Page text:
"It" was THE scene of the movie. The pivot for the entire plot. There was no way the film could be called complete without it. But just doing it wasn't enough. This was our showstopper and it had to be done right or there was no point.
"I could do it hand held," Kyle said.
"I mean, will that work?" I didn't want to compromise the shot for the sake of expediency.
I looked out at the crew and the lights and the bounces and the C-stands and the RV and the porta-cool and the hair and makeup on standby and the script in my hand and my actors wilting after twelve long hours. And I looked at the sun disappearing below the unbending horizon. That horizon hated me.
Most complicated shot of the film. No rehearsal. At least five different points of timing manned by seven different people that had to be hit precisely and correctly or the shot was worthless. We'd get, at most, three takes. The next 20 minutes would make or break the film.
I planted my feet and squeezed hard on the rolled up script in my left hand. "Let's do it!"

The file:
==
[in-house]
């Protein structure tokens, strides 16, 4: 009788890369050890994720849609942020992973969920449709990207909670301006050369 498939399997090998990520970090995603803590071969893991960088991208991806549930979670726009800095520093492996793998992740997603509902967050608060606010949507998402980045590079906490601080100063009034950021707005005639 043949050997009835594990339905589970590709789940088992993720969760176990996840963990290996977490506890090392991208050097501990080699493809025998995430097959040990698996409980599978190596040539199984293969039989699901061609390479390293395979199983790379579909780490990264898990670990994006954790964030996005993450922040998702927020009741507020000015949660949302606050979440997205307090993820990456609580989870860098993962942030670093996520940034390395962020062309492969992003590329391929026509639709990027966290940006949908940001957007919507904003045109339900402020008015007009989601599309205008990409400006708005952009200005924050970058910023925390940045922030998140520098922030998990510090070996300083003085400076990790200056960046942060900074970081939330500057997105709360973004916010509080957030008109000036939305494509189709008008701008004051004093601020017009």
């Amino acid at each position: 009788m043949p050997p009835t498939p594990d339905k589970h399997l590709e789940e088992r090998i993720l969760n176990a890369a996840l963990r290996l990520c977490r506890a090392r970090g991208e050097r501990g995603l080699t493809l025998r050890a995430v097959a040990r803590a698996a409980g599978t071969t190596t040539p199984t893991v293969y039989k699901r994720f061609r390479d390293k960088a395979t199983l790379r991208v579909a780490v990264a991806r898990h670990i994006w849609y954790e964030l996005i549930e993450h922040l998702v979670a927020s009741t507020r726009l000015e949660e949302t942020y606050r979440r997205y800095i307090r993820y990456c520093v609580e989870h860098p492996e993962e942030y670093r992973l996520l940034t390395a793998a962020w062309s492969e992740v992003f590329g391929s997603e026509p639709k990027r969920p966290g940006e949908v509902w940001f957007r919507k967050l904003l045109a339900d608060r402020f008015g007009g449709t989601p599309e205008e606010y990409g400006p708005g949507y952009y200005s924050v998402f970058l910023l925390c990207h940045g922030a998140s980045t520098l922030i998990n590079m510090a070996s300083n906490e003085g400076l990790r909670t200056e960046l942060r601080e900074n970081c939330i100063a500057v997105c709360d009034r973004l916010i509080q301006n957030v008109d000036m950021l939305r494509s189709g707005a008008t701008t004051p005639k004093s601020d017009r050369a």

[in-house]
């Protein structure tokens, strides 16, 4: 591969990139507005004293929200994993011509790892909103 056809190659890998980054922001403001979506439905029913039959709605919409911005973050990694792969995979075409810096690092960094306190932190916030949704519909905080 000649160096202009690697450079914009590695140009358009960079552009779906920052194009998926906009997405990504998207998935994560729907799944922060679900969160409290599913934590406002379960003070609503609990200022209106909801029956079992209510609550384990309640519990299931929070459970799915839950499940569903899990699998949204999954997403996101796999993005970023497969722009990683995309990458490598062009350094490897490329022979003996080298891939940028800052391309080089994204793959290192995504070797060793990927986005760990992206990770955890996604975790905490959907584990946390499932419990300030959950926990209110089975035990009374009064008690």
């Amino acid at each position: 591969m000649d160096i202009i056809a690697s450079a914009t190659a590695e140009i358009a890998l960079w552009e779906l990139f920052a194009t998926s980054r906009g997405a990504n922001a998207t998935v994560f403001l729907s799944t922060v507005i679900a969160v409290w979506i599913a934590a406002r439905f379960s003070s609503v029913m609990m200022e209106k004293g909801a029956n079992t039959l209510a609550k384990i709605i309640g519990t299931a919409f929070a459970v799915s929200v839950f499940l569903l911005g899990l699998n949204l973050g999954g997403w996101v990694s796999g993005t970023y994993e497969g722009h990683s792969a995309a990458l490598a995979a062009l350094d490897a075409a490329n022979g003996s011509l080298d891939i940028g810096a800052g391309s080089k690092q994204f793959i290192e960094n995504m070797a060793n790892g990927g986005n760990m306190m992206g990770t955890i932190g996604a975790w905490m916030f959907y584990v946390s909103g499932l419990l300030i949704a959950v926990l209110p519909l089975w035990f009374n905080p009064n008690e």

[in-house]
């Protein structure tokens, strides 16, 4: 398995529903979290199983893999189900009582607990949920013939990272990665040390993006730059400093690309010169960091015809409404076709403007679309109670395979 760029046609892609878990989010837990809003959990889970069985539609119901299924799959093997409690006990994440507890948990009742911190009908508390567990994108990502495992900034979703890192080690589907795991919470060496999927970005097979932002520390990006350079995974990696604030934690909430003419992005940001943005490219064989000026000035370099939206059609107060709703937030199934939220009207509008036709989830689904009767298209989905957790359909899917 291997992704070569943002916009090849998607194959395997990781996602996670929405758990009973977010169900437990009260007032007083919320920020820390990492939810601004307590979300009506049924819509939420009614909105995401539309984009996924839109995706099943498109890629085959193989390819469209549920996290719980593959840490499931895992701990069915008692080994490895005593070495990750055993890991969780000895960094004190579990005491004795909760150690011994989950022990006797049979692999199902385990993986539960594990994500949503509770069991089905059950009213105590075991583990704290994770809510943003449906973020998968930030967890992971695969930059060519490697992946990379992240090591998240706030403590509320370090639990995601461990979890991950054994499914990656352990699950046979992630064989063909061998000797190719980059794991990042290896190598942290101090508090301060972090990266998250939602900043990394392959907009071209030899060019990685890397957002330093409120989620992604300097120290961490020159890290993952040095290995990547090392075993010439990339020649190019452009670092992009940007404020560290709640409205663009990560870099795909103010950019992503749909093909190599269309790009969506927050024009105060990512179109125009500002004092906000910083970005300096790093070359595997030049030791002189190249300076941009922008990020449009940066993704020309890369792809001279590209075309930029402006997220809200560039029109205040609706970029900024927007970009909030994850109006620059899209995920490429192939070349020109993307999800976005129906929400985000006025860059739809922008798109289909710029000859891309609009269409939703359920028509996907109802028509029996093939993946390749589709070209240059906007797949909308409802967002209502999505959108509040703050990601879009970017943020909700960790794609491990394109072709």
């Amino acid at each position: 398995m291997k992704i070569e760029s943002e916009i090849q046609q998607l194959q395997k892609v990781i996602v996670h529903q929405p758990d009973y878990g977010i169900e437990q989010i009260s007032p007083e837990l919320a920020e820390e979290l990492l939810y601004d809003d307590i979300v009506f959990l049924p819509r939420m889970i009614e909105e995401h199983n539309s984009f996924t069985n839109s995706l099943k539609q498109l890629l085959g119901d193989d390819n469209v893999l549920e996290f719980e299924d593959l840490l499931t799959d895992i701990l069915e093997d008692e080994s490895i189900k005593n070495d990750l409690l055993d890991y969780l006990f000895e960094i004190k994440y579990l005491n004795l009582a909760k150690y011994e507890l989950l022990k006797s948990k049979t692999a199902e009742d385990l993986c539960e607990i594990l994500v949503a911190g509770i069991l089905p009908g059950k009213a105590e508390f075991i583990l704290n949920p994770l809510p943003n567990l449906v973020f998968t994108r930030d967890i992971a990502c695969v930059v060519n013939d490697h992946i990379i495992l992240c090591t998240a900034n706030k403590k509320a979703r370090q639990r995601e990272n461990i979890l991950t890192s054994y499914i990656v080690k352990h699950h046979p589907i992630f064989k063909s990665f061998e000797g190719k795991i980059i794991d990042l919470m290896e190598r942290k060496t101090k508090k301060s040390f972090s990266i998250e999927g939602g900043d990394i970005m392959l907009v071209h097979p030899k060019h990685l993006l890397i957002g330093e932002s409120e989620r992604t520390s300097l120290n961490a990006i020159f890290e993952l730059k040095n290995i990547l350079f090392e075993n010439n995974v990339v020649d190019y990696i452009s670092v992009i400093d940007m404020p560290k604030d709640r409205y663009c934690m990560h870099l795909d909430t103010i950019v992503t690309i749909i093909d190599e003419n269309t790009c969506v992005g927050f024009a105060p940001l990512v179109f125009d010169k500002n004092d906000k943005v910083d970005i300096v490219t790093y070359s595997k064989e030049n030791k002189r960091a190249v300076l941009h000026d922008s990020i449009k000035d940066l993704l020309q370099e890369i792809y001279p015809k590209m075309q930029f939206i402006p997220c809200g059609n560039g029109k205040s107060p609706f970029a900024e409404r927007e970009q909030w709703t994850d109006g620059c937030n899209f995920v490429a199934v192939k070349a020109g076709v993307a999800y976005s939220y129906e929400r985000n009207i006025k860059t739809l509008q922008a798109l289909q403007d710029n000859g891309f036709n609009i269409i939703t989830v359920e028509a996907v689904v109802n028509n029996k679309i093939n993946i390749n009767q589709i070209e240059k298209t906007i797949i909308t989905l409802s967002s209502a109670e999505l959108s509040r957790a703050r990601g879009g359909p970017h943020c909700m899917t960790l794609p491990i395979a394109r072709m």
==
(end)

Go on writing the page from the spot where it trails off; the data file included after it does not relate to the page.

* * *
The Two Hundred Fifth is the story of a seemingly young woman who repeats her same chronological life over and over again with all the memories of her previous lifetimes intact. A Groundhog Life, if you will. I wanted Ema Horvath to play Maxine Laret, the lead. I'd seen Ema's work up close almost a year earlier on an as-yet-unreleased Tremendum feature film and I knew from that what a temporarily-under-the-radar talent she truly is. The problem was that Ema, as you would expect, is a female. The lead in the story I'd written as a short story and a comic book over ten years ago was a male.
I'm making it sound like more of a struggle than it really was. Gender-flipping the main character was the first and easiest compromise I made on the short road to bringing 205 to life. Also, the best. I pounded out the script in five days and sent it over to Ema with the note that I'd written it just for her. Two days later, she texted me back a simple "I'm in." It felt like half my work was done already. Hire the right actor or actress and they'll make you look better as a director than you really are all day, every day.
The rest of the cast was filled out with Fresno locals like Michael Needham, Paul Pavelski, Greg Wike, Nancy O'Hara, Wyatt Daniels, and Gregory C. Tharpe. In L.A., I found an actress who so perfectly embodied the role of the best friend to whom Maxine reveals her secret that I could hardly believe it. Audrey Neal's was the first photo of hundreds I looked at that I immediately thought "Oh my gosh, that's her." Her chemistry with Ema in the audition was almost supernatural.